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Am J Respir Crit Care Med. 2001 Nov 15;164(10 Pt 1):1896-903.

Cytokine balance in the lungs of patients with acute respiratory distress syndrome.

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Section of Pulmonary/Critical Care Medicine, Harborview Medical Center, Medical Research Service of the VA Puget Sound Health Care System, Seattle, Washington, USA.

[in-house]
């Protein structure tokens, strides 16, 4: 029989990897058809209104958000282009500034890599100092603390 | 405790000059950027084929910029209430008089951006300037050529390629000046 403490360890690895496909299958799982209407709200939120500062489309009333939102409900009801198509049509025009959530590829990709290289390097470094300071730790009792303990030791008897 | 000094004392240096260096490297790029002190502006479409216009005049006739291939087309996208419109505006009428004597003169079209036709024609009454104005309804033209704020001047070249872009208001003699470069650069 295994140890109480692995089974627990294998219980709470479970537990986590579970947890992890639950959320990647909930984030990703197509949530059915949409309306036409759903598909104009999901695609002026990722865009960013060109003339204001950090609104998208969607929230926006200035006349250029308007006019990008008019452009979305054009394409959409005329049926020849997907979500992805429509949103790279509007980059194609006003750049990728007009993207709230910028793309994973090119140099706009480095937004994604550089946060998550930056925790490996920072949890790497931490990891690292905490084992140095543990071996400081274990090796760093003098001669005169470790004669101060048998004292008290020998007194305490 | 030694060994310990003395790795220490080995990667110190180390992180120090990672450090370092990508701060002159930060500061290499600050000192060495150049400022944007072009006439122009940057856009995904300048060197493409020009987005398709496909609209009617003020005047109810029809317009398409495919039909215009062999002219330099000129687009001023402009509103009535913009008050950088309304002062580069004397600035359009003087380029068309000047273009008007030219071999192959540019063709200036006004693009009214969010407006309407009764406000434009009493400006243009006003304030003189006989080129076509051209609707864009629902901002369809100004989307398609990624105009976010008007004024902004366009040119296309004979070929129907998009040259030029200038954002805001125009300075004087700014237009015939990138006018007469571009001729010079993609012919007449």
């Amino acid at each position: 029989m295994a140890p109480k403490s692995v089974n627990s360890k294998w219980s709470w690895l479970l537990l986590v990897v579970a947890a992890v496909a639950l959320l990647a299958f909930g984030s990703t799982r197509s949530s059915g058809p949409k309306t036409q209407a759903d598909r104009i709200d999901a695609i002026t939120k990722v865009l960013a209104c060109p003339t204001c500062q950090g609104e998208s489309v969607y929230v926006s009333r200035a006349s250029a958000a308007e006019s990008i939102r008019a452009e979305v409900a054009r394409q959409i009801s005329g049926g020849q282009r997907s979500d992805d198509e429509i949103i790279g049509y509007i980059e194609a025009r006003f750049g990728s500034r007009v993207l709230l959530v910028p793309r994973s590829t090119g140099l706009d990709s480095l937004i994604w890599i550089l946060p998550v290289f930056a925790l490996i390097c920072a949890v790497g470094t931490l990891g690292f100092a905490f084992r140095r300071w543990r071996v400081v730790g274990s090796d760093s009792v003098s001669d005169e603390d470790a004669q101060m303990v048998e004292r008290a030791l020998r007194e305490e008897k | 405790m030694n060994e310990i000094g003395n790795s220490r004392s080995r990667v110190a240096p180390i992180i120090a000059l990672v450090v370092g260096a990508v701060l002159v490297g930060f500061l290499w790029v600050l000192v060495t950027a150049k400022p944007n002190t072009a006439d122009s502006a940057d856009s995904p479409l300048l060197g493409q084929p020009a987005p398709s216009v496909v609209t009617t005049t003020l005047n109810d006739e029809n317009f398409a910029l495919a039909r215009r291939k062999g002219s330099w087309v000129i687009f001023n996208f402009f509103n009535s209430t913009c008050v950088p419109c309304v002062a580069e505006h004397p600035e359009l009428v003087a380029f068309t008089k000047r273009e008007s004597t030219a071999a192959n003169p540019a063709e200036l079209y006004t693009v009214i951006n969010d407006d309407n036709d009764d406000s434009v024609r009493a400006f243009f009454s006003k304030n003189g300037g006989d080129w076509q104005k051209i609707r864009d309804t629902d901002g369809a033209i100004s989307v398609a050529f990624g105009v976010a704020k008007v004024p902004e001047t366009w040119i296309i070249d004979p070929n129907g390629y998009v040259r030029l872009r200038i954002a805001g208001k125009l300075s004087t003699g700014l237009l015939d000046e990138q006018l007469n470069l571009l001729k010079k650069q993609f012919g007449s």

Acute respiratory distress syndrome (ARDS) involves an intense inflammatory response in the lungs, with accumulation of both pro- and antiinflammatory cytokines in bronchoalveolar lavage fluid (BALF). Our goal was to determine how the balance between pro- and antiinflammatory mediators in the lungs changes before and after the onset of ARDS. We identified 23 patients at risk for ARDS and 46 with established ARDS and performed serial bronchoalveolar lavage (BAL). We used immunoassays to measure tumor necrosis factor alpha (TNF-alpha) and soluble TNF-alpha receptors I and II; interleukin 1 beta (IL-1 beta), IL-1 beta receptor antagonist, and soluble IL-1 receptor II; IL-6 and soluble IL-6 receptor; and IL-10. We used sensitive bioassays to measure net TNF-alpha, IL-1 beta, and IL-6 activity. Although individual cytokines increased before and after onset of ARDS, greater increases occurred in cognate receptors and/or antagonists, so that molar ratios of agonists/antagonists declined dramatically at the onset of ARDS. The molar ratios remained low for 7 d or longer, limiting the activity of soluble IL-1 beta and TNF-alpha in the lungs at the onset of ARDS. This significant antiinflammatory response early in ARDS may provide a key mechanism for limiting the net inflammatory response in the lungs.

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